The Big Myth About Global Warming You Need To Stop Believing

You've probably heard many myths about global warming and climate change over the years, including claims ranging from calling the problem a hoax to refusing to believe that human activity is fueling the problem and that greenhouse gases must be reduced. These popular beliefs, as faulty as they may be, continue to circulate among the public despite decades of scientific work.

On April 4, 2022, a UN IPCC report warned that the time is "now or never" when it comes to capping global warming to 1.5 degrees Celsius. The report written by hundreds of scientists from around the world presented new evidence on carbon emission impacts. UN Secretary-General António Guterres said, "This is not fiction or exaggeration. It is what science tells us will result from our current energy policies". Guterres added that governments and corporations are "adding fuel to the flames by continuing to invest in climate-choking industries".

As reported by The Hill in January 2019, former President Donald Trump used an extremely cold storm that hit the country as an opportunity to mock global warming on Twitter. "Large parts of the country are suffering from tremendous amounts of snow and near record-setting cold. Wouldn't be bad to have a little of that good old-fashioned Global Warming right now!" former President Trump stated. The tweet became a symbol of how lobby groups, fossil fuel industries, and high-profile politicians use their positions to spread global warning misinformation to the masses.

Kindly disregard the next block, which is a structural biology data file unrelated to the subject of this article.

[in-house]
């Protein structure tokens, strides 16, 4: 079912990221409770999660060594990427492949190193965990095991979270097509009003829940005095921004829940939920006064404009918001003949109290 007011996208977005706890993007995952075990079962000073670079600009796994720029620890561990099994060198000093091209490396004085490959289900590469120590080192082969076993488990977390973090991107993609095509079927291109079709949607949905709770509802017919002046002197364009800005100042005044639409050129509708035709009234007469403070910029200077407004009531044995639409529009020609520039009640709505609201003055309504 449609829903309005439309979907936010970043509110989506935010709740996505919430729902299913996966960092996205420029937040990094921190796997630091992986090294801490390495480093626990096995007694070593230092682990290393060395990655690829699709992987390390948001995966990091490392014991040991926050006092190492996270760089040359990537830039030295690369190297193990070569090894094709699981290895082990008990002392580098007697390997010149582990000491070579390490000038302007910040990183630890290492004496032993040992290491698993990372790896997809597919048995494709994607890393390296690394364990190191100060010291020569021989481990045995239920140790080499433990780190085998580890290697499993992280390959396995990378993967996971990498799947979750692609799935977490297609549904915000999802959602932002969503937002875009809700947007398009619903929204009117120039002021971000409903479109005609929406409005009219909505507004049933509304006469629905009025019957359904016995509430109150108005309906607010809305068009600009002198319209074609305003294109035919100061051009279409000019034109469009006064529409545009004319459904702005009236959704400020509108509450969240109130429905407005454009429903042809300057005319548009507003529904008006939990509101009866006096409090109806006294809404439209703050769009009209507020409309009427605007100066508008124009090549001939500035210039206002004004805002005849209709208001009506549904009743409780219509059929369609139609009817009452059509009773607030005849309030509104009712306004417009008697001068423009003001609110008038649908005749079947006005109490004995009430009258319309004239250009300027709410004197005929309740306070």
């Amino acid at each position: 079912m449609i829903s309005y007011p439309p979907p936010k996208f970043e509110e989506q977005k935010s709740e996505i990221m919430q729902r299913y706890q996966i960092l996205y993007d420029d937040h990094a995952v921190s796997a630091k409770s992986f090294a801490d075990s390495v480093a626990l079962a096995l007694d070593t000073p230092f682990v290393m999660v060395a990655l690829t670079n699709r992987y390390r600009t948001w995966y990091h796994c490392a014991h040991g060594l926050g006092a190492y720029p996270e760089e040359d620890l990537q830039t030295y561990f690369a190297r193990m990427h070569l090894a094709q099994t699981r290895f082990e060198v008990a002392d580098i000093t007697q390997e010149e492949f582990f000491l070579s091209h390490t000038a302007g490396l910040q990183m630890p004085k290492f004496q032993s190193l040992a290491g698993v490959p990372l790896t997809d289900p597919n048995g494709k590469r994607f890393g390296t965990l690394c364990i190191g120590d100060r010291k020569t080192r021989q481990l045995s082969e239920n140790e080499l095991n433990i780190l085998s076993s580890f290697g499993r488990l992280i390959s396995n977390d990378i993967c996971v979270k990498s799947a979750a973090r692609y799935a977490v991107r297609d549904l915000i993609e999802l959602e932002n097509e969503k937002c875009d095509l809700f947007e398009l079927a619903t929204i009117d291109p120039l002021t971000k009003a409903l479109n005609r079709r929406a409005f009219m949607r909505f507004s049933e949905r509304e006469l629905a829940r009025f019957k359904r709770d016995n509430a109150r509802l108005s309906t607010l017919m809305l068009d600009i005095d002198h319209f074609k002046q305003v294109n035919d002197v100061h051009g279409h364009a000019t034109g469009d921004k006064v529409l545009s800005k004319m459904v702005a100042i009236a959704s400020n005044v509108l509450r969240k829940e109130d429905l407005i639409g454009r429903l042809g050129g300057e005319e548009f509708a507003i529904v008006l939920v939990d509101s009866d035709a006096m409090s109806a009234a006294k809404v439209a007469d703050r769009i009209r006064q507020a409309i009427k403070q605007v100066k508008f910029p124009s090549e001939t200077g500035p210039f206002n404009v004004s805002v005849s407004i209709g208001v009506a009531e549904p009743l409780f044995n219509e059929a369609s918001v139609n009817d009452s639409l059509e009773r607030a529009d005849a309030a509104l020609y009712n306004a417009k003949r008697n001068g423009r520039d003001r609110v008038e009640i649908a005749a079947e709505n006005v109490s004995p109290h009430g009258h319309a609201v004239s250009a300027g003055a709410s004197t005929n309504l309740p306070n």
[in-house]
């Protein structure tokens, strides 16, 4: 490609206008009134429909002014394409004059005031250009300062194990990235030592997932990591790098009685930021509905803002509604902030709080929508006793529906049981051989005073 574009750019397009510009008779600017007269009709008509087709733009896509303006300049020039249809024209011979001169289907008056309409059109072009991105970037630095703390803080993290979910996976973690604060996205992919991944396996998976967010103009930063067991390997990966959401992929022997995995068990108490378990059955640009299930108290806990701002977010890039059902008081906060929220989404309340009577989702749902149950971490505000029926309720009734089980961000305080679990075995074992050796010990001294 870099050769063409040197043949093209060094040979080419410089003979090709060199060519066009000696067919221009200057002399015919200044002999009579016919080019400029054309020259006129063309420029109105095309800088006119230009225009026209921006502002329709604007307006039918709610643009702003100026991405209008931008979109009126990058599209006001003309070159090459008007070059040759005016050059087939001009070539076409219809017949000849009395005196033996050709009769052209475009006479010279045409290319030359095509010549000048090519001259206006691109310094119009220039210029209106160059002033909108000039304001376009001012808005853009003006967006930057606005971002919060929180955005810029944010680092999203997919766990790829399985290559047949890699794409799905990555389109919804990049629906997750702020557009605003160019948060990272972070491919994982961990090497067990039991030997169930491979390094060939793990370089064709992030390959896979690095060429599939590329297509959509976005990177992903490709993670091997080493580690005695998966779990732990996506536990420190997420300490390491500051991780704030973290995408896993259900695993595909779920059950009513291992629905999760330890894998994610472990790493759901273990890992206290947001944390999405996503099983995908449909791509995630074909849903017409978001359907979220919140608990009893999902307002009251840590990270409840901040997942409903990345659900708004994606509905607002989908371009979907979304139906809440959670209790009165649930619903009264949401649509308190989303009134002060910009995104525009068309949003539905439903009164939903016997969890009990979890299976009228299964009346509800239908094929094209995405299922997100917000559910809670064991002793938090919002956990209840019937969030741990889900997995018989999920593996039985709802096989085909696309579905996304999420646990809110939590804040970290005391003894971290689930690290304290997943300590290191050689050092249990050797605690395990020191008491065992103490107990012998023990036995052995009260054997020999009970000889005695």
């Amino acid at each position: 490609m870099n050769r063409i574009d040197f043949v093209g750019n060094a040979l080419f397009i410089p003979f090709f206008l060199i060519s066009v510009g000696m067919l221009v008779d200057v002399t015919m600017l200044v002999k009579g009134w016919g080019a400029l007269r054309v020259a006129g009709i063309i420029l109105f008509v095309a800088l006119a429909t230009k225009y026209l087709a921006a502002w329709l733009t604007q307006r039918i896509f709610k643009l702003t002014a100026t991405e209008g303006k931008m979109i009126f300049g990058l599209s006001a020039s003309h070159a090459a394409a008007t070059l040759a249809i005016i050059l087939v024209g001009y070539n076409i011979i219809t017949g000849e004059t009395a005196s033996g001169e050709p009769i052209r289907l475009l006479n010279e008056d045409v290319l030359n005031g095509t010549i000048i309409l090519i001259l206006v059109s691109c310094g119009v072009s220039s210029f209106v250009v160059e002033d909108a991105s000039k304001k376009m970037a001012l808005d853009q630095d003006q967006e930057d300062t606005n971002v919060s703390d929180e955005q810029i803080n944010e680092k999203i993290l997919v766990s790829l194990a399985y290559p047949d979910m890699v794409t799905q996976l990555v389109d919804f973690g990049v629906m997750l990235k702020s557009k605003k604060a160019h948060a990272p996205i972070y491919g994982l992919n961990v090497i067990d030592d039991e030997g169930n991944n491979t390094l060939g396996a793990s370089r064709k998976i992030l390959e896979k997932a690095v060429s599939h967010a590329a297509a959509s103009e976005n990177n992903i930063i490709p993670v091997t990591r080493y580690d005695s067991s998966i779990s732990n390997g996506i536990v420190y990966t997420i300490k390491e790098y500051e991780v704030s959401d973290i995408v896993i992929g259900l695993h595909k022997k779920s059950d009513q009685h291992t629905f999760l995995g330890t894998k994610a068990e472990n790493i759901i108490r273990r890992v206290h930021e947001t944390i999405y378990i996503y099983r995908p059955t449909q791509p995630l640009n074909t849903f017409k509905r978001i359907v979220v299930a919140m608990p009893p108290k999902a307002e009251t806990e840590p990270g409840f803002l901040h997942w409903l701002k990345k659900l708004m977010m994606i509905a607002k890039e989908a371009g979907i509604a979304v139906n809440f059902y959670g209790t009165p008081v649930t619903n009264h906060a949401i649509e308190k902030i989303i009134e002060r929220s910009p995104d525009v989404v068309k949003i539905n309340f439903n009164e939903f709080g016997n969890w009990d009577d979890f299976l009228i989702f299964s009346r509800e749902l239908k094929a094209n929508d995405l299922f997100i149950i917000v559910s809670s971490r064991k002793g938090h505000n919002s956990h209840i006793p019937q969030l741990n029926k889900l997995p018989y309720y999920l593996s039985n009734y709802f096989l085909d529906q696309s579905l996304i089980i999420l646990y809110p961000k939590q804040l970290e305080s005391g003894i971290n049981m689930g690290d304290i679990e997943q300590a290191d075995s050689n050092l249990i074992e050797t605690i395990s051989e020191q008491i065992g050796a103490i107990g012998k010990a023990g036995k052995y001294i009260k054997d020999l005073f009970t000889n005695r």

Common global warming myth misleads the public

To debunk the myth that cold weather means there's no global warming, explains the difference between weather and climate. The term weather is used to describe seasonal variations and atmospheric events of short duration — for example, a drought in the summertime, a snowstorm in the winter, or a hurricane during hurricane season. On the other hand, climate is a term scientists use to refer to weather variations over long periods of time. The confusion arises because the general public does not make this distinction between weather and climate.

NASA's Global Climate Change reveals that historical temperatures on our planet have been rising steadily since 1880, with highs and lows, but peaking non-stop since the 1920s and the industrial revolution. NASA says it is a fact that the Earth's surface continues to grow warm. Global temperatures in recent years have reached an all-time historical high. Nineteen of the top 10 hottest years in history have happened since the year 2000.

The ups and downs in global temperatures do not affect the overall rising tendency as the world heats up. ICPP warns that not limiting temperature rises by 1.5 degrees Celsius will have catastrophic consequences with environmental and humanitarian crises already happening around the world linked to global warming.

What's the difference between global warming and climate change?

Again, scientists use a wide range of terms that have specific meanings, and they may be different than the definitions used by the general public. In this sense, "global warming" refers to the rising temperatures of the surface of our planet caused by human-driven emissions (via NASA). The term was coined in 1975 by geochemist Wallace Broecker of Columbia University's Lamont-Doherty Geological Observatory in a study published in "Science."

On the other hand, the term "climate change" is used by the scientific community to address other issues beyond rising surface temperatures. Humans have had a major impact on the environment, fueling many different problems that include extreme weather, increasing rates of natural disasters like wildfires, rising sea levels, extreme drought, loss of wildlife and biodiversity, loss of corals, ocean acidification, watershed contamination, and more — and the term climate change covers them all.

In 2014, Yale conducted a study that revealed the terms climate change and global warming had different meanings for the American people. The Guardian reported that the study revealed just how difficult climate communications are despite the urgency and seriousness of the issue. Such language and differences in interpretation often create conflict between those who "believe" in the science and the skeptics.